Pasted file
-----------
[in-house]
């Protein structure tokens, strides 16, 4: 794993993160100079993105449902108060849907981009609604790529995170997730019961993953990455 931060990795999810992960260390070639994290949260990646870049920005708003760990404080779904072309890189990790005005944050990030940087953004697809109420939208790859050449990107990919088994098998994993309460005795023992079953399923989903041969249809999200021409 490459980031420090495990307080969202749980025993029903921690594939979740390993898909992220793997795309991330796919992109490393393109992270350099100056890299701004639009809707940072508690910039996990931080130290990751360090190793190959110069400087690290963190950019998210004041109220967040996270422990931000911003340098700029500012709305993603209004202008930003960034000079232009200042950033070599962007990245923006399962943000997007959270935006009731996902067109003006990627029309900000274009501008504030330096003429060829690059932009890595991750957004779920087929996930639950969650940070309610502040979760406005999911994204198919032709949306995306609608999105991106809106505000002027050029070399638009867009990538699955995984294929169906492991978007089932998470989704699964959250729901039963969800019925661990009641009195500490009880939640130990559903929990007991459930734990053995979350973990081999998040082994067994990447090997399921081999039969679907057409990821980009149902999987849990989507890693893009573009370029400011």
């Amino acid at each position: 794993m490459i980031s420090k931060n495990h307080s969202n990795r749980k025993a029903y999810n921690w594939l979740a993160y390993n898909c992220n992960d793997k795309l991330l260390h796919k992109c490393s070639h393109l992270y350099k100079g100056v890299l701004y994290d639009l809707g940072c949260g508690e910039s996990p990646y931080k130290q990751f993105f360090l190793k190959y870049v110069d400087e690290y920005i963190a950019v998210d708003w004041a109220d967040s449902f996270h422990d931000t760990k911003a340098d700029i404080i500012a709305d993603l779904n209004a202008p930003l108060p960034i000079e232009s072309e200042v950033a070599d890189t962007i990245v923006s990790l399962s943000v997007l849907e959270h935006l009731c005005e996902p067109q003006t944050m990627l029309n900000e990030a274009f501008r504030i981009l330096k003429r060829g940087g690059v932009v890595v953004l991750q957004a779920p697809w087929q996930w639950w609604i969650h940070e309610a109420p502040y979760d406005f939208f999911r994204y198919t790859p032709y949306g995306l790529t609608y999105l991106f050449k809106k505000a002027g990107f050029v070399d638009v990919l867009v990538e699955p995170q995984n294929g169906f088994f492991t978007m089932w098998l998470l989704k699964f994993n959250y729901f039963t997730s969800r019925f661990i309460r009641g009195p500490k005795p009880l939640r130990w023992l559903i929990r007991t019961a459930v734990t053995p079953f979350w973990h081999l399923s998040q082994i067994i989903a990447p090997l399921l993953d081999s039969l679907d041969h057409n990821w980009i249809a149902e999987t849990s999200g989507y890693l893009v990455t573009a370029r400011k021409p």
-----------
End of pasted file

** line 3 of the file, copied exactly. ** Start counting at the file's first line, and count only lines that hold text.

């Amino acid at each position: 794993m490459i980031s420090k931060n495990h307080s969202n990795r749980k025993a029903y999810n921690w594939l979740a993160y390993n898909c992220n992960d793997k795309l991330l260390h796919k992109c490393s070639h393109l992270y350099k100079g100056v890299l701004y994290d639009l809707g940072c949260g508690e910039s996990p990646y931080k130290q990751f993105f360090l190793k190959y870049v110069d400087e690290y920005i963190a950019v998210d708003w004041a109220d967040s449902f996270h422990d931000t760990k911003a340098d700029i404080i500012a709305d993603l779904n209004a202008p930003l108060p960034i000079e232009s072309e200042v950033a070599d890189t962007i990245v923006s990790l399962s943000v997007l849907e959270h935006l009731c005005e996902p067109q003006t944050m990627l029309n900000e990030a274009f501008r504030i981009l330096k003429r060829g940087g690059v932009v890595v953004l991750q957004a779920p697809w087929q996930w639950w609604i969650h940070e309610a109420p502040y979760d406005f939208f999911r994204y198919t790859p032709y949306g995306l790529t609608y999105l991106f050449k809106k505000a002027g990107f050029v070399d638009v990919l867009v990538e699955p995170q995984n294929g169906f088994f492991t978007m089932w098998l998470l989704k699964f994993n959250y729901f039963t997730s969800r019925f661990i309460r009641g009195p500490k005795p009880l939640r130990w023992l559903i929990r007991t019961a459930v734990t053995p079953f979350w973990h081999l399923s998040q082994i067994i989903a990447p090997l399921l993953d081999s039969l679907d041969h057409n990821w980009i249809a149902e999987t849990s999200g989507y890693l893009v990455t573009a370029r400011k021409p």